Soltage, Republic Services construct 13.5-MW solar project on three Mass. landfill sites

Soltage

Republic Services and renewable energy company Soltage sent word of a 13.5 MW project constructed on three former landfill sites, or brownfields, in Massachusetts. Based on preliminary estimates, this project is expected to produce enough electricity to power 1,900 local households. When complete, the project will be comprised of 41,000 solar panels that will provide electricity for Massachusetts municipalities.

Landfills can often provide opportunities to harness energy from yesterday’s waste and convert it into renewable energy for tomorrow’s power needs. This project in Massachusetts represent Republic’s commitment to the expanded application of solar energy technologies on former landfills, and complements existing solar energy projects in Texas, Georgia and Nevada.

“Solar is an excellent development opportunity for former landfills, providing additional revenue streams to the landowner, affordable power for the local communities and strong environmental benefits for the state,” said Jesse Grossman, CEO of Soltage. “Republic has shown their commitment to environmental leadership as well as their commitment to supporting the local community. By installing solar infrastructure on landfills, together we’re able to provide low-cost power for local Massachusetts communities and support the local economy.”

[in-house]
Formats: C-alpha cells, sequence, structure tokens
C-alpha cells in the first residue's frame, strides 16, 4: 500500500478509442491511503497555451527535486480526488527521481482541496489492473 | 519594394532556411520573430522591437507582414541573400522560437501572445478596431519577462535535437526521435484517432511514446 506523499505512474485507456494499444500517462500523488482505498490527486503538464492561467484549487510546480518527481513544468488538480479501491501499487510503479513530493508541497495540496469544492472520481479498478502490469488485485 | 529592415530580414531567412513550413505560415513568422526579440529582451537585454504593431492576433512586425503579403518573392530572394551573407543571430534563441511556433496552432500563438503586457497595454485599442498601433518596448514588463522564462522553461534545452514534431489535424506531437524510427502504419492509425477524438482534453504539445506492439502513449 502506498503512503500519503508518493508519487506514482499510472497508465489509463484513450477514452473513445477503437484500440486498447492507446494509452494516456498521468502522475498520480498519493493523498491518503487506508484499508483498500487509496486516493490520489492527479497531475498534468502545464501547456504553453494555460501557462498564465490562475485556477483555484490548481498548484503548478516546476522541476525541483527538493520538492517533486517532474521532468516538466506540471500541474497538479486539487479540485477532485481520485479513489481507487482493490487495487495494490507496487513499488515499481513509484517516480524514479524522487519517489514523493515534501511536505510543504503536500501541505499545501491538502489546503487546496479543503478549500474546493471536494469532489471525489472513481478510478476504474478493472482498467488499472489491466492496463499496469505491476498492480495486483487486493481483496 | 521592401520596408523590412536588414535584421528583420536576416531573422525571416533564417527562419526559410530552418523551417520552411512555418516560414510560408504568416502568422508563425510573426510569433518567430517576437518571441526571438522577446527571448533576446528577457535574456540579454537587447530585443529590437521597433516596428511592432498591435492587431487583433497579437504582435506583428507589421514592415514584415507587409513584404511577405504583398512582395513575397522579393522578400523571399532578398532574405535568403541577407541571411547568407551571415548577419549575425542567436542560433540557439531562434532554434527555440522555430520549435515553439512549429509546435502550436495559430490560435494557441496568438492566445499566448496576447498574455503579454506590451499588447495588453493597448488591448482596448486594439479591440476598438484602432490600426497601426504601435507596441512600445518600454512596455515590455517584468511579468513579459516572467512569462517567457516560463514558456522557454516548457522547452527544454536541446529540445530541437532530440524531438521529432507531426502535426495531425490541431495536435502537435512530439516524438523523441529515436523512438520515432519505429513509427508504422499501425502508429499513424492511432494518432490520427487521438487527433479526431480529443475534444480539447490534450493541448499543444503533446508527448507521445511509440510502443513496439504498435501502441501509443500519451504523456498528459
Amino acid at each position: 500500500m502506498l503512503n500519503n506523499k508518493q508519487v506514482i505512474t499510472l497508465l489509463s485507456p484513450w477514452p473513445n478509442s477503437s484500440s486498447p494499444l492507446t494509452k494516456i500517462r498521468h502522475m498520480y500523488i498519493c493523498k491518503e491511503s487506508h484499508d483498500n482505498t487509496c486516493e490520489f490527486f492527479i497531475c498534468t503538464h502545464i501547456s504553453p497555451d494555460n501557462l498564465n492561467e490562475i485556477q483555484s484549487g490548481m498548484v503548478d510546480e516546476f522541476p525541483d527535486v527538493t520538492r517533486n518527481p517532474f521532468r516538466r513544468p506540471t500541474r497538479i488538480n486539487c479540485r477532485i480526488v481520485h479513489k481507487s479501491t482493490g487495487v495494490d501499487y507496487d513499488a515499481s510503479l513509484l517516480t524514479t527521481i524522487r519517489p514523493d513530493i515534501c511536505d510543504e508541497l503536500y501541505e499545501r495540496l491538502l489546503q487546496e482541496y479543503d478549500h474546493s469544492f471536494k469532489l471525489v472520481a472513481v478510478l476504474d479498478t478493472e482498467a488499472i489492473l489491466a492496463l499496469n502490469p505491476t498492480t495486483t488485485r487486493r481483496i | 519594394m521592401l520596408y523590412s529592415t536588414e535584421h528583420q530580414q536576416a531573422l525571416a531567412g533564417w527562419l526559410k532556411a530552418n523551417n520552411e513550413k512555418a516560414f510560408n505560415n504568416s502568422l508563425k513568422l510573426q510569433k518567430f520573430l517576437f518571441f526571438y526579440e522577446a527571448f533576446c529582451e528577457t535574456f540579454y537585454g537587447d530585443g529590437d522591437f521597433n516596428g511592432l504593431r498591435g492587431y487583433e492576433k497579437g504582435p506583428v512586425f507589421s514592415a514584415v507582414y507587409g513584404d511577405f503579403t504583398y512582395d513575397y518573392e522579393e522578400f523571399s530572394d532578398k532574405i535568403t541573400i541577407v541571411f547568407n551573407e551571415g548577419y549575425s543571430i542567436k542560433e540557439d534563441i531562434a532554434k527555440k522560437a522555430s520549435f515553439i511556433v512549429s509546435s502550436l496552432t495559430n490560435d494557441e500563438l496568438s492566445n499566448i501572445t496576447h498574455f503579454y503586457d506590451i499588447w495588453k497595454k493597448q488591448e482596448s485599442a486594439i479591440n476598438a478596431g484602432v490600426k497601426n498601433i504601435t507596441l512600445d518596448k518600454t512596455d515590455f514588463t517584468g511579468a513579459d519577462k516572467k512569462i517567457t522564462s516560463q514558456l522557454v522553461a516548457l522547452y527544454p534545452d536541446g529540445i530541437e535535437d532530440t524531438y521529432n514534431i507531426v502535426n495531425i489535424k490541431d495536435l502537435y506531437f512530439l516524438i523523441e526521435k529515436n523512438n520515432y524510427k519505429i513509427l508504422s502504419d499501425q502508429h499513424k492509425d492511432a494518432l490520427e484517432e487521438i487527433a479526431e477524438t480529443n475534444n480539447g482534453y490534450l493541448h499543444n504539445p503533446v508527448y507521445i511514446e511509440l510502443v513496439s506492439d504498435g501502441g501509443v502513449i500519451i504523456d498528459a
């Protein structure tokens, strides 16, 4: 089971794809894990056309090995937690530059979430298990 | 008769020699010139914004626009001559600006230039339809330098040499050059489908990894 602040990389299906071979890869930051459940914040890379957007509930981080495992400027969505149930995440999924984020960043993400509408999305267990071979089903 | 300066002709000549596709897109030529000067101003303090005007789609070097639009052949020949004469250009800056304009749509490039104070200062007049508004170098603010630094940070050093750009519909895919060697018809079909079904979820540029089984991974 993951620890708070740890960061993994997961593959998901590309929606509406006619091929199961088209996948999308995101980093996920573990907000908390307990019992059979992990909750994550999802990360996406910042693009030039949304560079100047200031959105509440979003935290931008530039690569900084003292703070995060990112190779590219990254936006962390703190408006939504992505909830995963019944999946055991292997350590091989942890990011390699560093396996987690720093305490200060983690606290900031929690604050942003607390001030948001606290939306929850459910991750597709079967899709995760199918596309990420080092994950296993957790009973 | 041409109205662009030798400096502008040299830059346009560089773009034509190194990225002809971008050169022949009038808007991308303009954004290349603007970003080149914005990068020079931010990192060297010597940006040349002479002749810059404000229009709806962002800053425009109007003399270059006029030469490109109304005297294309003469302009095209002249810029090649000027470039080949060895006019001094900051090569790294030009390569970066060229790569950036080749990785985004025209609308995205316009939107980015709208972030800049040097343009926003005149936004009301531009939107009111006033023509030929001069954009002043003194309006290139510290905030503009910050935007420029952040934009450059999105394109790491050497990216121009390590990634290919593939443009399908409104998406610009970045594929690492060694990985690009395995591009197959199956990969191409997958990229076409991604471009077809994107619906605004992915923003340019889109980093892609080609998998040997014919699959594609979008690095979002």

Mounting Challenges: Landfills, Brownfields, Water-Saturated Sites

Basalt Infrastructure Partners, an independent infrastructure investment firm, acted as the primary investor on the project. This is the first solar project between Republic and Soltage, and the first project completed as part of the Basalt-Soltage $140 million equity capital partnership to fund over 100 megawatts of commercial and industrial (C&I) and utility-scale pipeline of solar projects across the United States.

“We are pleased to work with Soltage and Republic in providing the capital to support the innovative siting, delivery and construction methods for solar projects that will provide many years of clean energy for Massachusetts,” said Rob Gregor, Managing Partner of Basalt Infrastructure Partners.

 

 
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